GENRE: Drama

H

HoHo

PC

LLL

VVV

SS

N

AA

DD

M

Summary:

ELEPHANT, the winner at the 2003 Cannes Film Festival, is an experimental movie based on the deadly school shootings at Columbine High School in Colorado. Despite some captivating moments, ELEPHANT ultimately comes across as a pointless, aimless exercise, because it declines to take a strong stand on anything.

Review:

ELEPHANT, the winner at the 2003 Cannes Film Festival, is an experimental movie based on the school shootings at Columbine High School in Littleton, Colo., which left 13 students murdered and several wounded. It’s a day in the life movie that follows many of the victims around the school before the shooting and the two murderers as they kill time in one’s house before they carry out their deadly plan. The movie stars actual students from Portland, Ore. It mostly shows the student victims walking around the halls, eating lunch, dealing with an alcoholic father, attending a discussion class, doing work at the photography lab, shelving books at the library, playing tag football, and talking to one another. The murderers are shown playing a violent video game, playing Beethoven on the piano, watching a history show about Adolph Hitler on TV, firing their new gun, and kissing in the shower.

ELEPHANT offers no solid answers as to why the murders took place, though it suggests that violent video games, media violence, parental neglect, and sexual repression may each have played a role. The movie is bookended by shots of clouds rolling by in the sky, suggesting that nature is oblivious to humanity and its issues. This seems to be a relatively humanist, heartless way of looking at human life and teenage violence.

A few pundits have suggested that ELEPHANT’s writer/director Gus Van Sant has made a pointless, aggravating movie that adds nothing to the school-shooting phenomenon that plagued the U.S. a couple years ago. Most, however, have found the movie a harrowing experience that, in their minds, wisely tells viewers to avoid easy answers, including “easy” solutions, such as cutting down or eliminating video game violence.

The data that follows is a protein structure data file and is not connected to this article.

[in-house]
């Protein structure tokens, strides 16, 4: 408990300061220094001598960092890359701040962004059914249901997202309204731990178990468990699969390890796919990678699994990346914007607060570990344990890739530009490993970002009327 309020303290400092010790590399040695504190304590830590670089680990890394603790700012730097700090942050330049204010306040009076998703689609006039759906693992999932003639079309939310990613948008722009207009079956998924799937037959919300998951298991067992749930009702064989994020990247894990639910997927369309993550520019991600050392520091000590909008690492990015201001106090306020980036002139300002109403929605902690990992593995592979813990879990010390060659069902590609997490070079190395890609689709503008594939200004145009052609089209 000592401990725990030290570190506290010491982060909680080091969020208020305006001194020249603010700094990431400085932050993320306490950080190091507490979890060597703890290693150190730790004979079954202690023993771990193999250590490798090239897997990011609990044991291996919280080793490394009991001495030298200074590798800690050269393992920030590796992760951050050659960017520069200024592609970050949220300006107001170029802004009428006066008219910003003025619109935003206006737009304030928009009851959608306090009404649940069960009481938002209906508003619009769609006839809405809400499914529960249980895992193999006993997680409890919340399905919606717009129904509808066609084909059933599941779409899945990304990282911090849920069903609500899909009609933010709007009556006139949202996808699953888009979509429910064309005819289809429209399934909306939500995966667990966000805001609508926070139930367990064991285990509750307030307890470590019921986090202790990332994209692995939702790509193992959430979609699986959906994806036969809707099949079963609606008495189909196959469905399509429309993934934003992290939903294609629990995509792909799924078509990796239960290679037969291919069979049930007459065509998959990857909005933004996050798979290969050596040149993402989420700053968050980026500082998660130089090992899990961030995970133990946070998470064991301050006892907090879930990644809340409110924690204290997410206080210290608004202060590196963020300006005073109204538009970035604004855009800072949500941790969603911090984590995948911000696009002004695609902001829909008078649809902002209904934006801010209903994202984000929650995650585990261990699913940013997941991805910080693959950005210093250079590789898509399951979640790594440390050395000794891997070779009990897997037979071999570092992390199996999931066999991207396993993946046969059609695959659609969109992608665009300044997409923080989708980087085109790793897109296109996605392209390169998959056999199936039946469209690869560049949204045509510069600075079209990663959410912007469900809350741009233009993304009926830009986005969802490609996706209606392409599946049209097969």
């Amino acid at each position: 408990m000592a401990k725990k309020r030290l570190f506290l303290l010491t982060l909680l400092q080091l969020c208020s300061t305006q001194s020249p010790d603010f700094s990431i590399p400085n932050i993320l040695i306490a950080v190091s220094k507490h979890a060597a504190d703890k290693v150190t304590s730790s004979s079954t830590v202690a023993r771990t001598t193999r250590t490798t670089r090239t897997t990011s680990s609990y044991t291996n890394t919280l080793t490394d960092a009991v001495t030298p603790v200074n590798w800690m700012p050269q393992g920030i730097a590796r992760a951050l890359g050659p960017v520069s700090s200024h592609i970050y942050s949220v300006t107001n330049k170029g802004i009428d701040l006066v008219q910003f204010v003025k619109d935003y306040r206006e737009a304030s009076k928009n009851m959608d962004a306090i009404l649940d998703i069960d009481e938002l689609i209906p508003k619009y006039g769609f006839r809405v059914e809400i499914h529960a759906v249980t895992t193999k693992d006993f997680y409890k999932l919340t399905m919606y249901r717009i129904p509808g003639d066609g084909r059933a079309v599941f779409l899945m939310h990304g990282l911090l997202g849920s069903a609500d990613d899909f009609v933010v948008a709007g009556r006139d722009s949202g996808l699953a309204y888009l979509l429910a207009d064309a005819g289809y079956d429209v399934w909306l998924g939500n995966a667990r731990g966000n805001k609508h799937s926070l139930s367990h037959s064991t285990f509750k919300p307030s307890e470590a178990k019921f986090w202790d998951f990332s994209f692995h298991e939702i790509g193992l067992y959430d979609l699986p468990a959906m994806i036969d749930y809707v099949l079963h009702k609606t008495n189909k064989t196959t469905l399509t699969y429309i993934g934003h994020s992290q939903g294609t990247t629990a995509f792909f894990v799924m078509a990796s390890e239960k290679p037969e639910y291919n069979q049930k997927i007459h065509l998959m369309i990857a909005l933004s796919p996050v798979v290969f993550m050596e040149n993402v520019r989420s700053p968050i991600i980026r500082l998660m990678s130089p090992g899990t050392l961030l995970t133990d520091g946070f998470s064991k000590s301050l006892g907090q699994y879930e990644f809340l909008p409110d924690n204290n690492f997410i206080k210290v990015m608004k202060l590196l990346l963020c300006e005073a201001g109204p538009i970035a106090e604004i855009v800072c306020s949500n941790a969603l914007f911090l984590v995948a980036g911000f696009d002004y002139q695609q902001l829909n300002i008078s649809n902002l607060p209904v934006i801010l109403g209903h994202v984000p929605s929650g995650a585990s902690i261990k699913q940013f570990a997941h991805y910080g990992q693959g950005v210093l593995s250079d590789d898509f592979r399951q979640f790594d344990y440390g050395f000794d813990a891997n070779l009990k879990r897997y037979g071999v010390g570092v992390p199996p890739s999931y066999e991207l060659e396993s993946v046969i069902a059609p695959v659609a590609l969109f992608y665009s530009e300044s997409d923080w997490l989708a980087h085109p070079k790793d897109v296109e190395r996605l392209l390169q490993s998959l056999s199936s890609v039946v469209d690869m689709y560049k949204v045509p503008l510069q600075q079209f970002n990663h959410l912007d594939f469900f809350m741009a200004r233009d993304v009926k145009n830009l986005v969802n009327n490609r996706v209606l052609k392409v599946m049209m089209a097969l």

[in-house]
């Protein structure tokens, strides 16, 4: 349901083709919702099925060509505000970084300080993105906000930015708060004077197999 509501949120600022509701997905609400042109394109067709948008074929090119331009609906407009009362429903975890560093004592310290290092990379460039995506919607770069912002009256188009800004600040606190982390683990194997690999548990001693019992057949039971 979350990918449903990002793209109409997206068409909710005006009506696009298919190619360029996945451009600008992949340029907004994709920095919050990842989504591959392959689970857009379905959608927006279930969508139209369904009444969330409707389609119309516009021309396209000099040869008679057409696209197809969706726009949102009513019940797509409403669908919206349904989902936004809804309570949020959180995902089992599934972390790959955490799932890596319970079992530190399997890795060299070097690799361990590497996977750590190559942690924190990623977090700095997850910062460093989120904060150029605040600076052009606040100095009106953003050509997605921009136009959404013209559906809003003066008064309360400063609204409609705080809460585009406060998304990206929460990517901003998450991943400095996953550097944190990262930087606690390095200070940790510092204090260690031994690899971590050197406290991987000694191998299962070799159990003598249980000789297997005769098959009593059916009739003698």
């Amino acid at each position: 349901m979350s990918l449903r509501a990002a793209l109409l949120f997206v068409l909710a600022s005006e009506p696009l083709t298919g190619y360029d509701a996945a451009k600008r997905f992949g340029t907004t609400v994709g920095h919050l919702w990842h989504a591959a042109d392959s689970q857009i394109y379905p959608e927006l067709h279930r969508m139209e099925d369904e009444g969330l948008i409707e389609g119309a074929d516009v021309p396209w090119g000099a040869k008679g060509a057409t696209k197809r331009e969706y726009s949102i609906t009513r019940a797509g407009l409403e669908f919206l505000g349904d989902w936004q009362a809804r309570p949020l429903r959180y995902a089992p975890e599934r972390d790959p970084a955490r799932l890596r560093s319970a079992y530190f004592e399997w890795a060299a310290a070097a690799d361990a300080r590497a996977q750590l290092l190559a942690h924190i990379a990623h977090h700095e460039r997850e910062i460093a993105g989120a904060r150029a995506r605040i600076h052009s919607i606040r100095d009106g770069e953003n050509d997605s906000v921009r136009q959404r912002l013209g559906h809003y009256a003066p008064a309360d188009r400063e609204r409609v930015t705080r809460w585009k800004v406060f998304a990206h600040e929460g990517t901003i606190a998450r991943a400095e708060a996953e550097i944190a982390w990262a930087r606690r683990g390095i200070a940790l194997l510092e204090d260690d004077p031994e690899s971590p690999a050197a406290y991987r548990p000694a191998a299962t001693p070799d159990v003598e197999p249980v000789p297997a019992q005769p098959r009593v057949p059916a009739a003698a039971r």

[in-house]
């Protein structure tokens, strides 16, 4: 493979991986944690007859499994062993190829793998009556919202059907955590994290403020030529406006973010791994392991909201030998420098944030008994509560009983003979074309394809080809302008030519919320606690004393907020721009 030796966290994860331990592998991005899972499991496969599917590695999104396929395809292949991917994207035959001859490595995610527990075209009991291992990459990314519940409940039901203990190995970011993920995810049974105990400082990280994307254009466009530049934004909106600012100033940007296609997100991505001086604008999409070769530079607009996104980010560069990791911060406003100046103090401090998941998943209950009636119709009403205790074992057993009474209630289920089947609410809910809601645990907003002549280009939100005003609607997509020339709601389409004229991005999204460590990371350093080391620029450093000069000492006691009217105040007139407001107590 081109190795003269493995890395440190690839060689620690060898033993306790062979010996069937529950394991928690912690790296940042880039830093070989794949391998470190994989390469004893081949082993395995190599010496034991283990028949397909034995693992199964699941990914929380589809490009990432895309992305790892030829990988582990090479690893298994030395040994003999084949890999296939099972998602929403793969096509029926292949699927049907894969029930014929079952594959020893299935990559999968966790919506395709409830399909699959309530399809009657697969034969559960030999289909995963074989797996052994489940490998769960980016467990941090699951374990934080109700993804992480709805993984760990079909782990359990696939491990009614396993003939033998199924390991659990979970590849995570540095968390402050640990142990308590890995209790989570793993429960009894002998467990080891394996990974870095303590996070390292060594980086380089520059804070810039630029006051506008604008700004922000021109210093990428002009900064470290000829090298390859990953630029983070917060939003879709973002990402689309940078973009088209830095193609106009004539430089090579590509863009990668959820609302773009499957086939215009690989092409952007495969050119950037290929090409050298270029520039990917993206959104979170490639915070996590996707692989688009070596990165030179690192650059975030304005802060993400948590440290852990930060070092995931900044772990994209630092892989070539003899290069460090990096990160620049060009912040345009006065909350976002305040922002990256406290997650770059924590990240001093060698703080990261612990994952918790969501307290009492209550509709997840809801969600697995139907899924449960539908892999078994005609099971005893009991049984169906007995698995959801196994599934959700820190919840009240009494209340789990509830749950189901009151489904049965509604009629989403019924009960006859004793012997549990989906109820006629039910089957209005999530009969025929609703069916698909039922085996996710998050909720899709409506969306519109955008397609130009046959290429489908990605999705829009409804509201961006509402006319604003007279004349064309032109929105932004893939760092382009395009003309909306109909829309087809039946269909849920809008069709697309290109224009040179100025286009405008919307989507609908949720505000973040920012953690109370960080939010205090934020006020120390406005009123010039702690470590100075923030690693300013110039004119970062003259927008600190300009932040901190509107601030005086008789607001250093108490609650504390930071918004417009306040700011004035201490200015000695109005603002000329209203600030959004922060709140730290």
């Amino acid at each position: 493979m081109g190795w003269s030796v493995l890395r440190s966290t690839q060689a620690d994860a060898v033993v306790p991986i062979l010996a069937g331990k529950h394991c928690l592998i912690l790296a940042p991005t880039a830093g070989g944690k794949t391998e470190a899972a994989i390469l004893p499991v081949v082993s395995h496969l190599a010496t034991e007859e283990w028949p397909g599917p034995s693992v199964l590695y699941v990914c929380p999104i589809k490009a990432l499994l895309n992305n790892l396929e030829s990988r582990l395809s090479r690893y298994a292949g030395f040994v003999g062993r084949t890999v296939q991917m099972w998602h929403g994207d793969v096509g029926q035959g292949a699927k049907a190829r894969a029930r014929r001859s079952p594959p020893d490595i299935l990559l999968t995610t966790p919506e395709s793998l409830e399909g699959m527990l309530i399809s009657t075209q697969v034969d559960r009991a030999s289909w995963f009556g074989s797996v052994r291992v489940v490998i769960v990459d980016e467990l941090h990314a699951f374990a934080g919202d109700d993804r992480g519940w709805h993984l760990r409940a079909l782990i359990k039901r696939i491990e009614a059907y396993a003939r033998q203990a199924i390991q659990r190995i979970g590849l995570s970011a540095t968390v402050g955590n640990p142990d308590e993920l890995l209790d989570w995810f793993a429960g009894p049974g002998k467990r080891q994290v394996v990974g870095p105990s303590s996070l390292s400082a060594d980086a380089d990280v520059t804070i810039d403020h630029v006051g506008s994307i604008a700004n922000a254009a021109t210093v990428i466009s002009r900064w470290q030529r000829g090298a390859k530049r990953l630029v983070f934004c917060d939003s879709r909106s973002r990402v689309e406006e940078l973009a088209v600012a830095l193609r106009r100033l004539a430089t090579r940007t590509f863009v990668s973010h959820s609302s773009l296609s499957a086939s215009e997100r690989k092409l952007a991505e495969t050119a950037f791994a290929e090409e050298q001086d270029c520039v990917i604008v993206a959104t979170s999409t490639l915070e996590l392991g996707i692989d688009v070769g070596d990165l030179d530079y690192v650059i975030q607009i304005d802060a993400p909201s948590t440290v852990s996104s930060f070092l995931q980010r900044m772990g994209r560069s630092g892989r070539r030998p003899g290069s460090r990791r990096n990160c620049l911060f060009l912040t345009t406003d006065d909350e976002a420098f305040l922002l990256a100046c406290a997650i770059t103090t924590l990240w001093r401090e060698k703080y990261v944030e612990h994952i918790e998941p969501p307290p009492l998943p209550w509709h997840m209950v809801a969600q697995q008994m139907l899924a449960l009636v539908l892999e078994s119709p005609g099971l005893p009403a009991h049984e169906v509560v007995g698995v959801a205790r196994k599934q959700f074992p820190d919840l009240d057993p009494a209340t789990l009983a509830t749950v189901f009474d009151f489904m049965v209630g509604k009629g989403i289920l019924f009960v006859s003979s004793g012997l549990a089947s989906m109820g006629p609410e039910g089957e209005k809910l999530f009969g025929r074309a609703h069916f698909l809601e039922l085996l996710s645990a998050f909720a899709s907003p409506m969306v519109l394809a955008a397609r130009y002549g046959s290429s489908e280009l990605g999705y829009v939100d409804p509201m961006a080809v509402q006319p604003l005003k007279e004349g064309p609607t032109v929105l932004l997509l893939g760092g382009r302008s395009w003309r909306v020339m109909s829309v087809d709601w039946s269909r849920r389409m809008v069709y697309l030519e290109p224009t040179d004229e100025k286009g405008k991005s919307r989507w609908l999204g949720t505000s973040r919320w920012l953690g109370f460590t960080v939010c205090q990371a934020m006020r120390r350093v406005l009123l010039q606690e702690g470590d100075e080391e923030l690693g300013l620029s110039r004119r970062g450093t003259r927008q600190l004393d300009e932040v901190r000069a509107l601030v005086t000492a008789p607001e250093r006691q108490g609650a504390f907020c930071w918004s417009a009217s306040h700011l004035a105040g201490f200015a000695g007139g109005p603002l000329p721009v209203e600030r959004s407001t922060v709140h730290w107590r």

Letting viewers make up their own minds about events is, indeed, a valid approach for a filmmaker. Most of the activities the student victims do before the shootings, however, are rather aimless, just as aimless as the way in which the murderers pick out their targets. This also indicates a humanist worldview.

ELEPHANT contains, however, one short scene of a science teacher in his class, and there are shots of another class talking about whether you can tell if someone is homosexual or not, just by the way they act and dress. The camera also follows one student working on his school photography to build his professional portfolio. In another subplot, a student, John, is shown coping with his drunken father as they drive to school. John leaves his father in the car, to be picked up later by his brother, and drops the car keys at the principal’s office for his mom to pick up. Afterwards, when John and his father meet outside the school while the murderers kill their victims inside, there is a palpable, though understated, sense of relief in both John and his father as they find out that each other is unharmed.

Thus, there seems to be little real academic activity occurring at this school. The audience doesn’t know if Van Sant simply finds such activity uninteresting or if he is actually making a comment on the aimless quality of so many public high schools in America. Either way, ELEPHANT is so bereft of perspective that it ultimately does come across as a somewhat pointless exercise. The killers come off as the most strongly developed characters, and the homosexual references seem to be the most gratuitous elements of all. At least, the movie doesn’t over-sensationalize its violent topic, though the issue is sensational enough.

Please address your comments to:

Mark Ordesky, President

Fine Line Features

Robert Shaye and Michael Lynne

Co-Chairman/Co-CEO

New Line Cinema

116 North Robertson Blvd.

Suite 200

Los Angeles, CA 90048

Phone: (310) 854-5811

Fax: (310) 854-1453

Web Page: www.flf.com

SUMMARY: ELEPHANT, the winner at the 2003 Cannes Film Festival, is an experimental movie based on the deadly school shootings at Columbine High School in Colorado. Despite some captivating moments, ELEPHANT ultimately comes across as a pointless, aimless exercise, because it declines to take a strong stand on anything.

In Brief: